Jeez, I’ll be glad when it is all over, at least until Euro 2016 … the absolute saturation of Ireland with flags, flags, and more flags, from St. Patrick’s Day to the 1916 centenary (celebrated on the wrong day). And everybody getting in on the patriotic, often nationalistic, game. Often without using the brain.
In one Cavan village alone I saw the flags of three nations (well, sort of) fluttering in the breeze. The Irish tricolour (green-white-orange) was augmented by the flag of County Offaly (green-white-yellow), and variety came in the form of a few Italian flags (dark green-white-red). Ah, shure, they all look the same in the twilight and after a few Guinness, don’t they? No, they don’t … like this image from a hotel in Oldcastle (County Meath) illustrates:
And then there is this tendency to hang up flags with additions, from the face of Bobby Sands to whatever. In a flag context this is called “defacing the flag”, desecrating a national symbol, next to having a good dump on it. Official Ireland takes a dim view of this, as the Department of the Taoiseach points out: “The National Flag should never be defaced by placing slogans, logos, lettering or pictures of any kind on it.” So, you super-patriots, you are actually treating your national flag with contempt!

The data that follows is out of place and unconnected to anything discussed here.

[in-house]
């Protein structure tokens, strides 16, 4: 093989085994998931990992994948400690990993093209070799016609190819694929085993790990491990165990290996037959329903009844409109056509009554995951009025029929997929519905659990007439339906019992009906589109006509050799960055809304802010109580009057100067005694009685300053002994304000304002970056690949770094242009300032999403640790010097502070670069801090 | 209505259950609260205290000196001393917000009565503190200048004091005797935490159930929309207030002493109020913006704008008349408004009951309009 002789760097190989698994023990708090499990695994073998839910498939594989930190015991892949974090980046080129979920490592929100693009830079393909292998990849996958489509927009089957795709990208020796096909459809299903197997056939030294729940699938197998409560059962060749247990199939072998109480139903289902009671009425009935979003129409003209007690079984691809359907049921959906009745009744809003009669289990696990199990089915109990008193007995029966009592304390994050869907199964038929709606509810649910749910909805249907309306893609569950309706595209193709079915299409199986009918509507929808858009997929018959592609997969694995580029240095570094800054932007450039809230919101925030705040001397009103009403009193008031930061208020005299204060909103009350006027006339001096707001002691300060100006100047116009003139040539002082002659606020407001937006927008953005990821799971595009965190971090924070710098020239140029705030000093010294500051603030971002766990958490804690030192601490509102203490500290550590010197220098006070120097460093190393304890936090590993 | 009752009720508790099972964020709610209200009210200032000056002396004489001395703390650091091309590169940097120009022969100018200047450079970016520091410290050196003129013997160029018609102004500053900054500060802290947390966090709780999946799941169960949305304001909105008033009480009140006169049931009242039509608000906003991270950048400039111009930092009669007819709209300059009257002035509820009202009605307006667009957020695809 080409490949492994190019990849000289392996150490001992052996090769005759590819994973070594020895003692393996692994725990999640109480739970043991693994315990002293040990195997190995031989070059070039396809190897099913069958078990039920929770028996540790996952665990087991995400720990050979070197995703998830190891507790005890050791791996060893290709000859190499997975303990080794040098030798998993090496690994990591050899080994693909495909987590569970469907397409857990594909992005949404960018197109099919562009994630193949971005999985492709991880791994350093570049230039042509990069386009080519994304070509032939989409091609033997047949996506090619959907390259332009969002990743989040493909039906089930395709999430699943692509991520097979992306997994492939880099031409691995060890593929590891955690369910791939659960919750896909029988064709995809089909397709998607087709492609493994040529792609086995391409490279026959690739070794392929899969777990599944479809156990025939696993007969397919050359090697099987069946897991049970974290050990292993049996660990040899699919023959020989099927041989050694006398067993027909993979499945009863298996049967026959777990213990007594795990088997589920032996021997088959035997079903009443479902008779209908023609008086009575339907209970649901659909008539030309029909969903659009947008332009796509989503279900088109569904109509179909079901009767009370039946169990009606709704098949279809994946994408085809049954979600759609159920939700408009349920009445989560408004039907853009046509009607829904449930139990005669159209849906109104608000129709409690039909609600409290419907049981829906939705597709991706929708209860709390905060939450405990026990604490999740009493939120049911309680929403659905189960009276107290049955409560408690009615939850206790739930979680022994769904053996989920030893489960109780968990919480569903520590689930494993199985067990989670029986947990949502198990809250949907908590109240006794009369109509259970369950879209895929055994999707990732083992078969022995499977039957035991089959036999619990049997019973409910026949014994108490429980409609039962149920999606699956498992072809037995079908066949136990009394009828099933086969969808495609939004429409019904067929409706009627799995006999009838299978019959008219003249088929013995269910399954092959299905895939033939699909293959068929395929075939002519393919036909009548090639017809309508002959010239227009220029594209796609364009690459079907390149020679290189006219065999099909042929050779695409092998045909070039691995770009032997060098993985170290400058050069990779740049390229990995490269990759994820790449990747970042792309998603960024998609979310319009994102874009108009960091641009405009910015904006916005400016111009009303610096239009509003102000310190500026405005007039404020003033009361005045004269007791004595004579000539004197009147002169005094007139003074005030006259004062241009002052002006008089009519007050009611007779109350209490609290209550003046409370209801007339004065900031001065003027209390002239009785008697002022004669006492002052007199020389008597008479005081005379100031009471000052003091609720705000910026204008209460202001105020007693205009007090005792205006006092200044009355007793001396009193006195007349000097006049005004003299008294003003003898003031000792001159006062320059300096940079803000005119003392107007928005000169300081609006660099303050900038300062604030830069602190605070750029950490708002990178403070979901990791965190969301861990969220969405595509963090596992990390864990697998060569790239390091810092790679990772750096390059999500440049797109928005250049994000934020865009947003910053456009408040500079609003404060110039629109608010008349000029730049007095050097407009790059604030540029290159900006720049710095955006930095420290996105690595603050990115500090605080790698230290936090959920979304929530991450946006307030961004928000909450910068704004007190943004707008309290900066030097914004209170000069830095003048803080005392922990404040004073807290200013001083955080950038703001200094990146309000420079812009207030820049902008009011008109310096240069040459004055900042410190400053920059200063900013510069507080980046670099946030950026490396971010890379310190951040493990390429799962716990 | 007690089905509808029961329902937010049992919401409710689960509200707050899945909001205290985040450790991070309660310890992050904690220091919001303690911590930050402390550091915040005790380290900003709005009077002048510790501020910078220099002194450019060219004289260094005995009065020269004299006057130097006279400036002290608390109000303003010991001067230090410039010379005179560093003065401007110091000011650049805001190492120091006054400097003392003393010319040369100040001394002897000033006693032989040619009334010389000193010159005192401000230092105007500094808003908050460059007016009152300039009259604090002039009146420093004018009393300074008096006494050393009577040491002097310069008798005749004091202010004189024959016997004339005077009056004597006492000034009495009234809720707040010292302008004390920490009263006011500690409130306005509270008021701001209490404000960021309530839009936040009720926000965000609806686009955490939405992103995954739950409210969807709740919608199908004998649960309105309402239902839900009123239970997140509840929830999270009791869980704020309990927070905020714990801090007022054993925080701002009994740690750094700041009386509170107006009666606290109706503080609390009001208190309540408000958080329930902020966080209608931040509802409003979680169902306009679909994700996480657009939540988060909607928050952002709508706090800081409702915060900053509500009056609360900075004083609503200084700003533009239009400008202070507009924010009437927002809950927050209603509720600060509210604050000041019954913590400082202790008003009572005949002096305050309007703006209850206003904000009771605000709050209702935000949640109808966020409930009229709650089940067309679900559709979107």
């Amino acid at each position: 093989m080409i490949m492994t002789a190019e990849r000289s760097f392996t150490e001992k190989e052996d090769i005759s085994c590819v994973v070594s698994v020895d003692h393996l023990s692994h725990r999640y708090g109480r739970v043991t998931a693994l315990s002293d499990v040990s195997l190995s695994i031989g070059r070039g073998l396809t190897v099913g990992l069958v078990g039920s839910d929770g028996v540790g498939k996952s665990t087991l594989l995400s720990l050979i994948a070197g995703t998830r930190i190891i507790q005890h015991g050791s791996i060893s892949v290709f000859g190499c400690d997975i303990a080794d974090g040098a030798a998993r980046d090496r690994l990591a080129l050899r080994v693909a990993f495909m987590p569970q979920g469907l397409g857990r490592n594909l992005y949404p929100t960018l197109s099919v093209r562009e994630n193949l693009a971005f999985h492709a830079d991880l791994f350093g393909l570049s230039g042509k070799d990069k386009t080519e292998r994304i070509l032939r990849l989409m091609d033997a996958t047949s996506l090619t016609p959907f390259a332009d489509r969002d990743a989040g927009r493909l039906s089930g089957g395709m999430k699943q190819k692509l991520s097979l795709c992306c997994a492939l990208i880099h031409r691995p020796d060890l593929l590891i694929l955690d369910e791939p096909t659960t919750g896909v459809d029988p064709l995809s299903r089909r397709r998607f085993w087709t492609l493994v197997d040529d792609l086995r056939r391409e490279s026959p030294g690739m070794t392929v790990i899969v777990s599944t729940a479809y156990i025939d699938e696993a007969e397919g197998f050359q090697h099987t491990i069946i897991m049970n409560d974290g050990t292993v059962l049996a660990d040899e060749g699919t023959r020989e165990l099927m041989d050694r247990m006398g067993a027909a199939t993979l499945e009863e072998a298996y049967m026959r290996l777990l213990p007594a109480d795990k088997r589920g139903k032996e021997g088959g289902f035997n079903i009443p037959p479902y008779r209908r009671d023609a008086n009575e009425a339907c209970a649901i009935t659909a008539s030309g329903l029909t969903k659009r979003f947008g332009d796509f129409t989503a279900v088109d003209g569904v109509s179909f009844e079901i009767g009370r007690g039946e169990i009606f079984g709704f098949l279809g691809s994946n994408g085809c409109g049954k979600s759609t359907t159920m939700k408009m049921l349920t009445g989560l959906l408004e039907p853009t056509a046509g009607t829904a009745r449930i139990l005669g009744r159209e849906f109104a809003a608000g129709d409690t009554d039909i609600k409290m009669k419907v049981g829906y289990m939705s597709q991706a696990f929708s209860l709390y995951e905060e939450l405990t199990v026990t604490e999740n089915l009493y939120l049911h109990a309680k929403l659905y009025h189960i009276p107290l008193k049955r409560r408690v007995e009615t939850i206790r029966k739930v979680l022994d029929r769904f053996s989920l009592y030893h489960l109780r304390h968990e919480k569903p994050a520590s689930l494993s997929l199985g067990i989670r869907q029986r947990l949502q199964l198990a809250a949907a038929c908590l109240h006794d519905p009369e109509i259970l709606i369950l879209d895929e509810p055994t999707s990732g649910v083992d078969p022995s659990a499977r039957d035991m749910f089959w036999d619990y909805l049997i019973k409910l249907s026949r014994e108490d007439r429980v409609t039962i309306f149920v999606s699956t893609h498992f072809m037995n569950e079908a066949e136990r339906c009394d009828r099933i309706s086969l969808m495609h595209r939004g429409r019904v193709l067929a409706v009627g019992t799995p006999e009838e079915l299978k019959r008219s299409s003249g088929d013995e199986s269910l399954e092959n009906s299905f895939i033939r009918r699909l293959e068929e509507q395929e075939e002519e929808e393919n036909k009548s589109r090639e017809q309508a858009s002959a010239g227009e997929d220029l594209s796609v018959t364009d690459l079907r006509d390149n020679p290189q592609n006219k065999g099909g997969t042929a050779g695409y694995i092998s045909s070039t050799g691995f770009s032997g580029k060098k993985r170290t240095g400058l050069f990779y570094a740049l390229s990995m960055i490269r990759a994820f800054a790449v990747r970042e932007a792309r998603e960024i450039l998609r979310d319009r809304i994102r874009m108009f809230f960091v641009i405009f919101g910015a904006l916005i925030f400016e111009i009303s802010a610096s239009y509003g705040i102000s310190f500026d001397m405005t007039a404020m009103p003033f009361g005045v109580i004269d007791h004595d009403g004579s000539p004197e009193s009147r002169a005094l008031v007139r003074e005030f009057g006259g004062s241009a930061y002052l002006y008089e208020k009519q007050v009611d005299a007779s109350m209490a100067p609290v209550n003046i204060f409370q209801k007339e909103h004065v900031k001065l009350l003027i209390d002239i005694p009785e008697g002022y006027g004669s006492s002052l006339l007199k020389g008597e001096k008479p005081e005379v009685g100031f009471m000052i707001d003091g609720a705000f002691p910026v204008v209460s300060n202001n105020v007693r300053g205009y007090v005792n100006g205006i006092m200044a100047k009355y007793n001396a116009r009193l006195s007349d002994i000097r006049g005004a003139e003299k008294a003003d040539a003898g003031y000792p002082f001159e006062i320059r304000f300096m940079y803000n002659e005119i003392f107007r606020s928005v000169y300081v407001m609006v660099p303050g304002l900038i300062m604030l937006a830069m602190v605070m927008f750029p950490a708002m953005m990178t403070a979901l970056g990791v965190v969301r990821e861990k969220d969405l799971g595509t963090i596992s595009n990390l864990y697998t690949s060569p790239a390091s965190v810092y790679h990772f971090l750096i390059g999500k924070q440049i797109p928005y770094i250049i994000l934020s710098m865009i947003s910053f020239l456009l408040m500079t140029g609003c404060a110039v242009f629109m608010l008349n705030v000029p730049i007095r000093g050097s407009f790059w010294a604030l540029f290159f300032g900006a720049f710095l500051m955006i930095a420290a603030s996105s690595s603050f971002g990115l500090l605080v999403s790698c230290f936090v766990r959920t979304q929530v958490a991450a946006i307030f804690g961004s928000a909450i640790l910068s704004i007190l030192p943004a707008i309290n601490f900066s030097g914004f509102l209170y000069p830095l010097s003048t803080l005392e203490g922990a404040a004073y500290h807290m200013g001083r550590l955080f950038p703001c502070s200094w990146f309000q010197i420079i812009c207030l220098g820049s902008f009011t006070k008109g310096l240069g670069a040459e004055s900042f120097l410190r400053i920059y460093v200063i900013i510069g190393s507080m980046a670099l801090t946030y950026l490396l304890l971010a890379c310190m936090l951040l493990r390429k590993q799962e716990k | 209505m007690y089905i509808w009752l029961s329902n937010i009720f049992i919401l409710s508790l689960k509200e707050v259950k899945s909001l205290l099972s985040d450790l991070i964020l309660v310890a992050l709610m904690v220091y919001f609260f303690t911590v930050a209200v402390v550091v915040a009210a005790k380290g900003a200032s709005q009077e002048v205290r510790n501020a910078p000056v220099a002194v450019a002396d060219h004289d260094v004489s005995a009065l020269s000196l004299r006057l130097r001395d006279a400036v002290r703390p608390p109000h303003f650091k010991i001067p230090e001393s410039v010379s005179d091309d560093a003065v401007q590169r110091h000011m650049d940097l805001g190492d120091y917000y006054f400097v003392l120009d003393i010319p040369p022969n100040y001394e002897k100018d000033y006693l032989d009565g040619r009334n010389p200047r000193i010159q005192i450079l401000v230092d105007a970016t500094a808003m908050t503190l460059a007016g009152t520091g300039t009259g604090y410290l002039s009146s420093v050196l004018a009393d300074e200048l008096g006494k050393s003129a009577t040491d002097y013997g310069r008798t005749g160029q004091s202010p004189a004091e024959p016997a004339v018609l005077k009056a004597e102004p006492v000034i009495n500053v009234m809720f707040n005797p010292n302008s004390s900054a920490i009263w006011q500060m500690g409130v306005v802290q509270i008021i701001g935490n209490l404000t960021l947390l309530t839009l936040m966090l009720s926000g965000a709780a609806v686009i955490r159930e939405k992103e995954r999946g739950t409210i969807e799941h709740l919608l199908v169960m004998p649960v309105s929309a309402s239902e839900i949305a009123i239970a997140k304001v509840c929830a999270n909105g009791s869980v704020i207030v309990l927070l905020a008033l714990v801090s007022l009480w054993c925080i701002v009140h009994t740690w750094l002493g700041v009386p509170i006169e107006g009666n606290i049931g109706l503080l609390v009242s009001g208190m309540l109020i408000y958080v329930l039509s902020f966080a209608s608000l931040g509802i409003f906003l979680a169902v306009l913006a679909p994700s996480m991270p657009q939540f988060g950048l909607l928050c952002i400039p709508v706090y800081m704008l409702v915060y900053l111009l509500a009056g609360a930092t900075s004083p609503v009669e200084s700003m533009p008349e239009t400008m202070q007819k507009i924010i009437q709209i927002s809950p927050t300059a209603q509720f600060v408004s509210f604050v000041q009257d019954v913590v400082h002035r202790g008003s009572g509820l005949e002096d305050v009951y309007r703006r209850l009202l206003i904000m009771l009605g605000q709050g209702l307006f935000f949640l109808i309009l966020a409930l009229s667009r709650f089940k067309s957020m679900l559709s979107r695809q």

Which might be just-about-understandable (though no less idiotic) in a political context. But words fail me when I see a neighbour hoisting the tricolour in honour of Easter 1916 … only to see that the logo of Celtic Glasgow and “The Bhoys!” have been added to the flag. Yes, right, nothing to commemorate the patriotic dead like a cheap supporters’ banner from a Scottish soccer club.
Then again, who am I to complain?
I mean, those über-nationalists of Sinn Fein tend to plaster the tricolour with slogans all the time. And if they don’t do that, some of them display an astounding ignorance. Like Councillor Patrice Hardy (or @MisssPatrice on Twitter), who managed to plaster the flag of the Ivory Coast (orange-white-green) all over her tweets. And got very annoyed when people pointed that out.